Lauren Eskreis-Winkler

Lauren Eskreis-Winkler

Contact Information

Research Interests: motivation, intervention, learning, failure, grit, resilience

Links: CV, Personal Website

Overview

Lauren Eskreis-Winkler earned her PhD in Psychology at the University of Pennsylvania.

The primary focus of her work is to understand how to motivate people who struggle with goal achievement. With this objective, she has developed and disseminated motivational interventions in the U.S., West Africa, Australia, Macedonia, and the UK.  These interventions aim to motivate individuals across the spectrum – struggling athletes, students in grade school and college, individuals in the workforce, smokers trying to quit smoking, and unemployed individuals on the job market.  Lauren has collaborated with businesses, educational organizations, Minor League Baseball teams, the Macedonian Ministry of Education, and the World Bank.

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Teaching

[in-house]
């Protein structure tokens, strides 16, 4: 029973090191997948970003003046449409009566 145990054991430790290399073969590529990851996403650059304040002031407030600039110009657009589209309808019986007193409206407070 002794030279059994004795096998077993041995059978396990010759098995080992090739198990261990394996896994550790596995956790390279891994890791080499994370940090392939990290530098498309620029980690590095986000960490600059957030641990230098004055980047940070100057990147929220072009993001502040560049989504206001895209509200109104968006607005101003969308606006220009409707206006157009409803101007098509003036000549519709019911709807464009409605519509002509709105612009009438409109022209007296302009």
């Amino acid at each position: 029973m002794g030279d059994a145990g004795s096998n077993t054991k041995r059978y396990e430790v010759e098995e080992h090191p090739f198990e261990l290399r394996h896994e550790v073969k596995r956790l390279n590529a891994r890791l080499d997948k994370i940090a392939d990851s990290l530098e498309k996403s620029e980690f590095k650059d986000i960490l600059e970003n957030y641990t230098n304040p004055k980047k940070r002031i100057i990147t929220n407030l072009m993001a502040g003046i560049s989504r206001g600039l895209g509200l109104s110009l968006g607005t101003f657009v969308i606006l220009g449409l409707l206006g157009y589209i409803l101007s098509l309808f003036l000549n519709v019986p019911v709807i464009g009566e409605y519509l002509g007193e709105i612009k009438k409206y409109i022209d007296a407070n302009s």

Past Courses

  • PSYC001 - INTRO TO EXP PSYCH

    This course provides an introduction to the basic topics of psychology including our three major areas of distribution: the biological basis of behavior, the cognitive basis of behavior, and individual and group bases of behavior. Topics include, but are not limited to, neuropsychology, learning, cognition, development, disorder, personality, and social psychology.

Knowledge@Wharton

How an ‘Employees First’ Pandemic Response Pays Off

When the coronavirus pandemic began, PriceSmart CEO Sherry Bahrambeygui reset the company’s culture and found more productive ways to get things done. In a recent conversation with Wharton’s Mike Useem, she shared what she has learned.

Knowledge @ Wharton - 2020/06/1
Planning for the Post-COVID-19 Workforce: Four Scenarios

Scenario thinking can help organizations better anticipate and adapt to dramatic changes, increase agility and resilience, and turn uncertainty into advantage, according to the authors of this opinion piece.

Knowledge @ Wharton - 2020/06/1
The Problem with Heroes

For any leader, the ongoing presence of heroes is both a cause for celebration and a reason for deep concern, because it indicates a failure of the wider system, writes Wharton’s Gregory P. Shea in this opinion piece.

Knowledge @ Wharton - 2020/05/29